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Zoom Webhook Documentation Review

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    Ken Ruf

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This post is a part of our "Documentation Review" series, where we collaborate with different companies to review, analyze and improve their docs. You can find the rest of the posts in the series here.

We power the webhooks for many customers across a variety of industries, which means we get to see a lot of different webhooks docs. The documentation we've seen generally has these five elements: signature verification, event catalog, retry policy, troubleshooting and failure recovery, and testing tools.

Today, we're taking a look at Zoom's webhook docs. Zoom is a widely-used cloud-based video conferencing platform that facilitates virtual meetings, webinars, and online presentations.

Signature Verification: A
Event Catalog: A
Retry Policy: B+
Troubleshooting and Failure Recovery: B
Testing Tools: N/A

Signature Verification

Signature Verification is a critical security feature of webhooks. It lets users verify that a webhook was actually sent from the expected source. The signature verification section of webhook documentation should explain the signature scheme (how the signature is created) and give instructions on how to verify the signature with code samples.

This is one of the best sections of Zoom's webhook docs. They outline how the signature is generated with links to detailed explanations and provide sample code in Node.js. They've even prepared a github repo with a sample app as an implementation example.

To get an A+, we'd love to see them offer their users an SDK to make verifying webhooks even easier (e.g. Svix's open source SDKs).

Grade: A

Event Catalog

The Event Catalog documents the event types users can subscribe to. They denote the type of message being sent and are the primary way for webhook consumers to configure what events they are interested in receiving. The best event catalogs list every available event type with sample payload schemas and description of what actions trigger the event.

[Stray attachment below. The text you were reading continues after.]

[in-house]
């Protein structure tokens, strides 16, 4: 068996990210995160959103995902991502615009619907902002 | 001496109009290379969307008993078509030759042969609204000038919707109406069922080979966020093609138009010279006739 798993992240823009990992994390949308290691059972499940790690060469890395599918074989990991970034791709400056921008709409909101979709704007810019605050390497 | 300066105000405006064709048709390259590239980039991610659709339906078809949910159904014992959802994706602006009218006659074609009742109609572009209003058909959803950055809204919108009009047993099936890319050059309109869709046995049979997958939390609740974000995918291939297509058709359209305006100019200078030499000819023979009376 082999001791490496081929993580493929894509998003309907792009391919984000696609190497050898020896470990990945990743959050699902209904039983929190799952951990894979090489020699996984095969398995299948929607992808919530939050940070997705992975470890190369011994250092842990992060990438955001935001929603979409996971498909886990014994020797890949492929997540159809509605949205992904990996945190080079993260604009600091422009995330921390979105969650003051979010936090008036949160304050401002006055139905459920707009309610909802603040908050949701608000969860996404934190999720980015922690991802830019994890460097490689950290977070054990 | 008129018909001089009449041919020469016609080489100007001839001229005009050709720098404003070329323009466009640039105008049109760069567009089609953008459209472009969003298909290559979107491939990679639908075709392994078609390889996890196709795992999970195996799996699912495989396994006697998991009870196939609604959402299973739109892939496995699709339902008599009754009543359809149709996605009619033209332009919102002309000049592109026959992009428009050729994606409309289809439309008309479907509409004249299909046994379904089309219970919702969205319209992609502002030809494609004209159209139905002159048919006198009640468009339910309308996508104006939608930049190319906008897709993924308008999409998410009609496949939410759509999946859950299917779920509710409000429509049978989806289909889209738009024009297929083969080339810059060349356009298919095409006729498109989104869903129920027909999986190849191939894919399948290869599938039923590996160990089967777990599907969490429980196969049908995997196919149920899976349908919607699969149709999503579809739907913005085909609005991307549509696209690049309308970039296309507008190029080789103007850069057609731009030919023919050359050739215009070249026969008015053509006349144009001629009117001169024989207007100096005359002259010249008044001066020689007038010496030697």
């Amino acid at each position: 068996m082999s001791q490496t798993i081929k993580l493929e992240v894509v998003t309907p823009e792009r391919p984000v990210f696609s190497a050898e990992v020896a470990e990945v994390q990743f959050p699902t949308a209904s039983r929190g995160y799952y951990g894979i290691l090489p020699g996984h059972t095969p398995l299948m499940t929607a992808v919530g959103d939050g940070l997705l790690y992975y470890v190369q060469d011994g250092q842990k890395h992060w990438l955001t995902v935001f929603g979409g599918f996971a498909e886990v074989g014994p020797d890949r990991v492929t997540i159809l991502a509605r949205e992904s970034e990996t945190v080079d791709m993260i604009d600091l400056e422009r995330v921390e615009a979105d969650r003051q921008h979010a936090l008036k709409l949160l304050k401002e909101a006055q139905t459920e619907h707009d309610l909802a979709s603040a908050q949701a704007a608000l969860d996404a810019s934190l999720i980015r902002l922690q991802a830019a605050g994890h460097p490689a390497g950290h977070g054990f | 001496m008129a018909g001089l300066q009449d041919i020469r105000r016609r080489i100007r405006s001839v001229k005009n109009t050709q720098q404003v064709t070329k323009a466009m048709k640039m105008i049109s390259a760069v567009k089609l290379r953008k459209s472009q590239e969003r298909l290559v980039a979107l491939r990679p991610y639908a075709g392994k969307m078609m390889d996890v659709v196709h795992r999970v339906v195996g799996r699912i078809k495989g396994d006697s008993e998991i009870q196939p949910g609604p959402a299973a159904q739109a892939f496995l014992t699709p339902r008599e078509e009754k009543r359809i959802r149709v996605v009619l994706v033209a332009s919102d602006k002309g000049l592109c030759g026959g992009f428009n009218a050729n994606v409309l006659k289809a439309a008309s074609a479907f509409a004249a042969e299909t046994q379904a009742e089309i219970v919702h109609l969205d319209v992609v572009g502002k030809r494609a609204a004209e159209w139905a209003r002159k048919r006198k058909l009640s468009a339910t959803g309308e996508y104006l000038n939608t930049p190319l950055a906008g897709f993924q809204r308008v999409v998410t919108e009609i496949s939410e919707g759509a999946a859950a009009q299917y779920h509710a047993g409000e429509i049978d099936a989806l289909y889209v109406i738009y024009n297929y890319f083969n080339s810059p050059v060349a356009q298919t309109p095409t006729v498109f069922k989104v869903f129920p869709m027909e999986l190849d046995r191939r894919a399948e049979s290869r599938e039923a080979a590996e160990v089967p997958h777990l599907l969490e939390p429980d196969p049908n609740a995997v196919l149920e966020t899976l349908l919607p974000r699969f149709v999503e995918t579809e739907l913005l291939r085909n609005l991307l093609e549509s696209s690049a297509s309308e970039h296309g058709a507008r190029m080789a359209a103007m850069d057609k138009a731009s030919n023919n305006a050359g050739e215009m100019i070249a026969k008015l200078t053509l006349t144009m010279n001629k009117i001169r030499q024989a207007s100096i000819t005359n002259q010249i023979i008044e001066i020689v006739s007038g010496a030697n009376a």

There is an extensive list of available event types with payload examples here: Zoom Event Catalog.

The only suggestion we would have is to mention and link to the event catalog directly (e.g. “You can find the full event catalog here”). Currently there is only a broken link to the user.created event type.

Grade: A

Retry Policy

Webhook messages can be prone to failures. Without retries, users may miss many notifications which results in a bad user experience. It's critical to fully describe the retry policy so users aren't surprised if something goes wrong. When are failed messages retried? When are they not retried? What is the maximum number of retries?

Zoom fully describes their retry policy including the number of retries (3), the retry schedule, and the conditions under which retries will and won't be attempted.

We would give a higher grade if there were a few more retry attempts. Currently, the first retry isn't attempted for a full 5 minutes which is a large delay in the case of a one off failure. The last retry before the endpoint is disabled is only 90 minutes after the first failure. Generally we'd like to see at least a 24 hour period to give developers time to receive a notification, diagnose the issue and implement a solution.

Grade: B+

Troubleshooting and Failure Recovery

Describing a few of the most common failure modes can save users time and effort when troubleshooting a failing endpoint. You also want to provide instructions on how to re-enable an endpoint once the issue is resolved.

Zoom has a good explanation of their endpoint validation and revalidation system so users know how to get their app back online. One thing we don't see is whether it's possible for users to recover messages that should have been sent while the endpoint was failing.

Here is an example from our receiving webhooks documentation:

Grade: B

Testing Tools

The main improvement we would recommend is to give users guidance and options for testing webhooks. The main features we see helping our users are the ability to send test messages as well as to generate an endpoint URL to receive those messages.


Overall, Zoom's webhook documentation is very detailed and does a great job explaining to their users how to set up webhook notifications.

We recommend that Zoom provide tools for testing and troubleshooting to improve the developer experience.

If you're looking to implement world class webhooks, consider trying Svix, the enterprise ready webhooks service. Svix makes it super easy to build a secure, reliable, and scalable webhook solution through an API.

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